Features » May 14, 2008
Winning the White Working Class (cont’d)
The National Election Study survey from 2004 shows strong voter sympathy for “working-class people” and for greater equality, even though many voters have no idea how rapidly the disparity in incomes and wealth has grown over the past two decades. The rise of conservative ideology has fed that misperception, since conservatives who pay more attention to the news are much less likely to acknowledge inequality than less-“informed” conservatives, according to research Bartels cites from political scientist John Zaller.
Bartels concludes that, despite many progressive values, Americans have a shortsighted view of their own economic interests, which has diproportionately helped Republicans win presidential elections. Although average Americans fare better economically under Democratic administrations, they often vote on the basis of election-year economic cues that mislead about broader trends. And even though Americans favor many redistributive policies, they also support tax cuts – which typically skew toward the rich.
Using different definitions, political scientists Ruy Teixeira and Alan Abramowitz argue in “The Decline of the White Working Class and the Rise of a Mass Upper Middle Class,” a Brookings Institution paper, that the white working class has abandoned the Democratic Party. But never fear, a new upper-middle class is expanding and is more favorable to Democrats, while the white working class is disappearing.
They rely on a more complex but shifting definition that includes occupation, income and education, but their definition still has serious problems. For example, the authors define people out of the working class simply by virtue of their earning more as the country became more affluent or by virtue of having a college degree. More money or education may make a difference in people’s outlook without necessarily moving them out of the working class (which Tom Lewandowski defines as “anyone who has to sell time for money”). More accurately, the working class has become broadly varied by income, ethnicity, education, occupation and consumption patterns – and with fewer institutions, like unions, to create a cohesive class identity.
By combining voter survey information occupation, education, income and self-identification, Teixeira and Abramowitz suggest that voter identification with the Democratic Party has dropped much more rapidly among lower socioeconomic status voters than among middle- or upper-status voters, even though lower-status voters are still much more Democratic. And even at the same income level, they write, voters with a college education are more likely than voters without a college degree to have voted for Al Gore or John Kerry.
They conclude that Republicans haven’t won over these lower-class whites with cultural issues like abortion. Rather, conservative working-class whites have abandoned Democrats as the parties became more ideologically polarized (and as African Americans challenged old racial politics). But even though their picture of the white working class seems less favorable to Democrats than Bartels’, Teixeira and Abramowitz conclude that the same issues that favored Democrats in 2006 will continue to help them reduce the GOP advantage among white working-class voters.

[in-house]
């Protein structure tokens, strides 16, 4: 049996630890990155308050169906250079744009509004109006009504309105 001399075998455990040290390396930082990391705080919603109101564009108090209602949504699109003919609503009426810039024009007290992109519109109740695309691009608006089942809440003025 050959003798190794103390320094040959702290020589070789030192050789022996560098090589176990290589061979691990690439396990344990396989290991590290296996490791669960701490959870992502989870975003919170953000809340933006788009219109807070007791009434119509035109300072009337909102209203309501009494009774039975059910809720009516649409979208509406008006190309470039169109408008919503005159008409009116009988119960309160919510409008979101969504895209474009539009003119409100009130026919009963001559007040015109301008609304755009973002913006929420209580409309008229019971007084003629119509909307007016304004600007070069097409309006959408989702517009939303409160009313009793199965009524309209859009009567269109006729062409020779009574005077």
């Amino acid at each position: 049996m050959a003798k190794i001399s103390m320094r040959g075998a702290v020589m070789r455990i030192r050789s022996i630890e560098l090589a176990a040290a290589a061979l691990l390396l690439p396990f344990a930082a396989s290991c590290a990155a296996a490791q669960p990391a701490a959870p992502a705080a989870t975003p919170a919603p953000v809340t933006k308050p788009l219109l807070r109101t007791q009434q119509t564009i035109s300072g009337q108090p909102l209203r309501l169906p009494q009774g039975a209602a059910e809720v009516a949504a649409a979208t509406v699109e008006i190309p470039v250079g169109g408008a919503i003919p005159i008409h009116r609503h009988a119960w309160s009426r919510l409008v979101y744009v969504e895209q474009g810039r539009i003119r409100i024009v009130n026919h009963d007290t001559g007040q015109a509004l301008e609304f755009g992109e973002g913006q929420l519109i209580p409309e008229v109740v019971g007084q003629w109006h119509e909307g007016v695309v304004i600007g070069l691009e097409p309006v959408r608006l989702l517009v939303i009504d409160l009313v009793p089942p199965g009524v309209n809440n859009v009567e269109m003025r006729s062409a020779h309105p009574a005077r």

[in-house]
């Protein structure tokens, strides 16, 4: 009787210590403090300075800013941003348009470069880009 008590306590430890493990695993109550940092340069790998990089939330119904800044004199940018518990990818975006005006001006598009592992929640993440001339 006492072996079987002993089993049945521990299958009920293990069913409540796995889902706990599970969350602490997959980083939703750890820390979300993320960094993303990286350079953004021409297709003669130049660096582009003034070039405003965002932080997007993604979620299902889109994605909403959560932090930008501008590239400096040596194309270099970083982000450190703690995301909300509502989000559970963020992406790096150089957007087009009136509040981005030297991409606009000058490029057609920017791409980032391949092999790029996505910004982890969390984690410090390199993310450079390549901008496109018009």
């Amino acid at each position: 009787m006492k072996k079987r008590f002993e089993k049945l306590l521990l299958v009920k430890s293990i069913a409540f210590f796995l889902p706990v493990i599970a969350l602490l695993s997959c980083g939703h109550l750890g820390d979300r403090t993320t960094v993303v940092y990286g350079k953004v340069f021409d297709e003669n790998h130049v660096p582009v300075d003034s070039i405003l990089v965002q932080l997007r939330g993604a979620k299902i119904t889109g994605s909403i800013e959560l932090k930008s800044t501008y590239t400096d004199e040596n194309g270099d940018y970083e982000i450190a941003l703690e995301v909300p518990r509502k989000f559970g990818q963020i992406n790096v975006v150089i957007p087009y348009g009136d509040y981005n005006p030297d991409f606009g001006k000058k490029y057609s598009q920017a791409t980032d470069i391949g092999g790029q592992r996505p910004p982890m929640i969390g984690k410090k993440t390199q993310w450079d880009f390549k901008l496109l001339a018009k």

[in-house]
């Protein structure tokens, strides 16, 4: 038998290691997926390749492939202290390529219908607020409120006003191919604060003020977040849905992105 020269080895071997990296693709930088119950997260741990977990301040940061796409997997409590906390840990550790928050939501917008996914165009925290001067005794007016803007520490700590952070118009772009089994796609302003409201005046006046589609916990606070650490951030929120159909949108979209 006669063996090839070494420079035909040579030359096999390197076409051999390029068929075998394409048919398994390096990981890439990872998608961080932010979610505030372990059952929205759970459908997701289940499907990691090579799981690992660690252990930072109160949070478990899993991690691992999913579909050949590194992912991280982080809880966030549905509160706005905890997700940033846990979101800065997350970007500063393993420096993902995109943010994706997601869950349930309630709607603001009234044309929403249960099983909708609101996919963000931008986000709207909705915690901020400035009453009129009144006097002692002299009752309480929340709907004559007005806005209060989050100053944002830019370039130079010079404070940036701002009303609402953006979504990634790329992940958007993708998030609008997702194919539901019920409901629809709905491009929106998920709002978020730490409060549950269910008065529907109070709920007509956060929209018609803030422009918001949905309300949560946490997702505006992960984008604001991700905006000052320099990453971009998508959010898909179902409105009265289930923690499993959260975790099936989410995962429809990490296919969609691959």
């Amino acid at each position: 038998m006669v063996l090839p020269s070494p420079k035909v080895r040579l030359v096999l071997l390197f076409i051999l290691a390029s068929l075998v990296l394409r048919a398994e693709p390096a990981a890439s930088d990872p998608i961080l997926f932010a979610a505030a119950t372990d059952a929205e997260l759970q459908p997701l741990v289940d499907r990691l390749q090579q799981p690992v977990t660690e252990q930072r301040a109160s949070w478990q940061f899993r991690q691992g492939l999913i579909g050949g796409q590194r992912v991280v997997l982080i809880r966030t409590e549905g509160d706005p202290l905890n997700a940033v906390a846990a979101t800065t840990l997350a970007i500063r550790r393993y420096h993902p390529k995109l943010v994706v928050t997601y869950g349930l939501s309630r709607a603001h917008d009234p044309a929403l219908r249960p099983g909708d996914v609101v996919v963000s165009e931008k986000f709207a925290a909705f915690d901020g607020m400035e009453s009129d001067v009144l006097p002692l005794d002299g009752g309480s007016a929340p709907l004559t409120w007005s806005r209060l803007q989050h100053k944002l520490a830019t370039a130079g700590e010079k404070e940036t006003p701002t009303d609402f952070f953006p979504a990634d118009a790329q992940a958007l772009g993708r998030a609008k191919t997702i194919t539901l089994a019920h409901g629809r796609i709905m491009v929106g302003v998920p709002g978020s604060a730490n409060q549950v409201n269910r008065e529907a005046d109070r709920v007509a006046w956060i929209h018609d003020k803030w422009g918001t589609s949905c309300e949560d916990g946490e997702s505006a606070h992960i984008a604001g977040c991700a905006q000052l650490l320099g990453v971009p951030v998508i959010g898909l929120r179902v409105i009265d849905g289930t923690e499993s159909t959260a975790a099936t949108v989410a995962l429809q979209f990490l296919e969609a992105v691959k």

Similarly, according to Democratic strategists Stan Greenberg and James Carville, Democrats can prevail with a message of “middle-class populism,” focusing on attacking corporate interests, addressing rising health and gasoline costs, speaking about the outsourcing of jobs, advocating middle-class tax cuts, and breaking the congressional gridlock. Teixeira and Abramowitz would fine-tune that message to emphasize not just the squeeze on workers but also their hope for opportunity. Such “aspirational populism,” they argue, could also appeal to what they describe as the growing upper-middle class.
But it is also true that all levels of the working class and middle class are either treading water – or outright drowning – as the top 1 percent’s wave of economic fortunes rises – and as the influence of corporations, financial markets and the very rich has grown dramatically.
If Obama ever gives the speech that Tom Lewandowski wants, he will have to acknowledge the experiences of a broadly defined working class. He will need to take on the extreme inequalities of wealth, income and power that undermine the potential for shared prosperity, security and opportunity. And he will have to make clear how he would lead a government committed to giving all working people concrete, believable reasons for the hope he has been promising.
“It seems like nobody makes a change, no matter who you elect,” retired Fort Wayne autoworker Larry Johnston says. “We elected Democrats, and they didn’t change anything. But we need a change, and I don’t think McCain will make a change.”
After weighing Clinton, who he thought exaggerates her experience, and Obama, Johnston – like his wife and 99-year-old mother – decided to vote for Obama.
Can Obama ultimately win over disillusioned working-class whites? Yes, he can … maybe.
David Moberg, a senior editor of In These Times, has been on the staff of the magazine since it began publishing in 1976. Before joining In These Times, he completed his work for a Ph.D. in anthropology at the University of Chicago and worked for Newsweek. He has received fellowships from the John D. and Catherine T. MacArthur Foundation and the Nation Institute for research on the new global economy. He can be reached at email@example.com.